A free and open press. What a pain in the neck that can be.
Just ask officials at Oklahoma State University, who are hacked off that newspapers are wondering why the school didn’t notify Stillwater police after students reported they had been assaulted by another student. OSU says a federal privacy law prohibits the release of names or information about victims and witnesses in the case, and that university officials encouraged the alleged victims to contact police.
“The press has tried to indicate we tried to hide something,” said Gary Clark, OSU’s general counsel. “It’s not our place to try to force them to do something they don’t want to do in this regard.”
OSU could have given the identity of the suspect to police after wrapping up student conduct hearings involving the alleged perpetrator, but Clark said officials didn’t think that would have been useful. “What would the police be able to do with that information? Nothing, as far as I can tell,” he said.
Stillwater police Capt. Randy Dickerson said he wished his office had been contacted sooner because delays can hurt investigations. The first assault allegedly occurred Nov. 3, 2011. Police didn’t learn of it until last week — after being asked about it by a reporter with OSU’s student newspaper. And now OSU President Burns Hargis has requested an inquiry into the handling of this case.
That danged media, always stirring up trouble.
Time will tell
At a recent State Chamber forum, House Minority Leader Scott Inman, D-Del City, promised business officials that his caucus was changing tactics in the Oklahoma House of Representatives. “We’re not going back to two years ago,” Inman said. “I’m not going to be throwing rocks to throw rocks to prove a point.” That was an inadvertent admission that House Democrats haven’t been relevant in recent years because they chose not to be relevant. Causing pointless disruption may have made Democrats feel better, but it did nothing for the state and it minimized their policy influence. Whatever limited leverage they had was quickly squandered. Oklahoma voters rewarded that behavior by electing just 29 House Democrats this year, the lowest number in state history. Time will tell if House Democrats become serious players at the Legislature, or if Inman is merely giving lip service to the concept.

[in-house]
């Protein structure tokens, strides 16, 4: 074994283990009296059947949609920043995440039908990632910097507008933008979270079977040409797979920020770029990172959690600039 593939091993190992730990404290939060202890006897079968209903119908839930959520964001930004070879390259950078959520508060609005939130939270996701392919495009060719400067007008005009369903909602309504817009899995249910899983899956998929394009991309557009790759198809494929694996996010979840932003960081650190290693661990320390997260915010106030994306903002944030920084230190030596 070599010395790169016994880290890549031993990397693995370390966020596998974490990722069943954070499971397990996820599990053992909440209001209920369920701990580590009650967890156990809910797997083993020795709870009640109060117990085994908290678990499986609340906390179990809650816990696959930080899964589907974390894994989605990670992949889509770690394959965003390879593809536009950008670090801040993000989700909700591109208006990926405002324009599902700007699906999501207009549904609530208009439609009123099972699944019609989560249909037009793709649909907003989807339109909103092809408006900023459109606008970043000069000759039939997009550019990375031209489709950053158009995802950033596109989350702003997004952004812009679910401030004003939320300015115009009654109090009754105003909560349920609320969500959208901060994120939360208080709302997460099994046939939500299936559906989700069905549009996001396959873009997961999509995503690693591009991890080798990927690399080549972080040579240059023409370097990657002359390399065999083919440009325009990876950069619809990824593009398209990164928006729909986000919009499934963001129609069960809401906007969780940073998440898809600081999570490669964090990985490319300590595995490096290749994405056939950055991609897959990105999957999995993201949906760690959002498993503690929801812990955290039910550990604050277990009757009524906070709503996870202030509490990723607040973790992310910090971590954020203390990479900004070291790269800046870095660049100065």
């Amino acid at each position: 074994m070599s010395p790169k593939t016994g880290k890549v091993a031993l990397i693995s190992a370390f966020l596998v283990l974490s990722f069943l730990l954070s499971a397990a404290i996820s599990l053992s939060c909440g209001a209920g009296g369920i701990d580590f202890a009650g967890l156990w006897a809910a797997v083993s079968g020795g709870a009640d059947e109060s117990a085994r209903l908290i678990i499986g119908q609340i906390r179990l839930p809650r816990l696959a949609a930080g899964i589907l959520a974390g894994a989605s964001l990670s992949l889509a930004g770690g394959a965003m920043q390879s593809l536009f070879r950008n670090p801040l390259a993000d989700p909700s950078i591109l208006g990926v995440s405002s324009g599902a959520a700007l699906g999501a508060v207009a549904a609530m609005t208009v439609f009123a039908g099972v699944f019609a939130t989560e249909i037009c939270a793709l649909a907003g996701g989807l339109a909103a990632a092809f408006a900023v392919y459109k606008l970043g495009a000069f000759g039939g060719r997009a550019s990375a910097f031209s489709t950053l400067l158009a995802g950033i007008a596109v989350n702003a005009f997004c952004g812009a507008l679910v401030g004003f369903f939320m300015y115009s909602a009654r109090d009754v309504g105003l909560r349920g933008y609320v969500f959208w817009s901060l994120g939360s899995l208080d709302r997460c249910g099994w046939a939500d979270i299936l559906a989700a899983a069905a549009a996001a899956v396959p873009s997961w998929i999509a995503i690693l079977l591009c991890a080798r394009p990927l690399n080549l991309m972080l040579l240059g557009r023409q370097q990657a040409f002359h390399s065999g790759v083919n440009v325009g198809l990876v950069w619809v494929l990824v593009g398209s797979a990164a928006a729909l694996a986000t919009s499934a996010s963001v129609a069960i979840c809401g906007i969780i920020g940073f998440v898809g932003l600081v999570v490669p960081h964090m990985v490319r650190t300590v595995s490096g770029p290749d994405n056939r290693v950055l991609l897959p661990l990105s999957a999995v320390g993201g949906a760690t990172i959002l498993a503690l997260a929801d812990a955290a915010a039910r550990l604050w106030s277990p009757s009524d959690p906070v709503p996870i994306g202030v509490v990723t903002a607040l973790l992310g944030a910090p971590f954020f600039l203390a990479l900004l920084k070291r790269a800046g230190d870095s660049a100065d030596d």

David Northcutt, chairman of the Democratic Party in Bryan County, recently issued a missive he described as “very much in the spirit of Christmas.” Apparently, those words have a different meaning to Northcutt. He attacks Republicans as sore losers, but then personifies the sour-grapes mindset. Northcutt said President Barack Obama’s election was cause for Oklahoma Democrats to celebrate but “our celebrations were tempered with disdain” by the Oklahoma gains of the Republican Party, describing “feelings of anguish” as he watched Democrat candidates “fall to lesser opponents in Oklahoma politics these last several years.” Northcutt rightly criticizes those who’ve called for secession after Obama’s re-election, but then he lumps serious leaders like Paul Ryan and Eric Cantor in with them. Even prominent national Democrats have praised Ryan for tackling serious budget problems. That Northcutt thinks avoiding fiscal catastrophe is equivalent to demanding secession shows why his party is struggling in Oklahoma.
Rough stuff didn’t work
Nice showing by the unions this week in Michigan in their effort to thwart right-to-work legislation. Union members swarmed the Capitol grounds in Lansing, at one point ripping down a tent that belonged to a group that favored right to work and punching out one of its occupants. Nuance has never been Big Labor’s strong suit. It’s always been easier, and more effective, to resort to muscle. The unions didn’t succeed this time, as Republican Gov. Rick Snyder held firm and signed the bills into law. What paved the way for this change was rejection in November of an effort to guarantee collective bargaining by placing it in the state constitution. Voters gave the idea just 42 percent approval. Right to work is now the law in 24 states, but none of the others carried as much symbolic value as Michigan.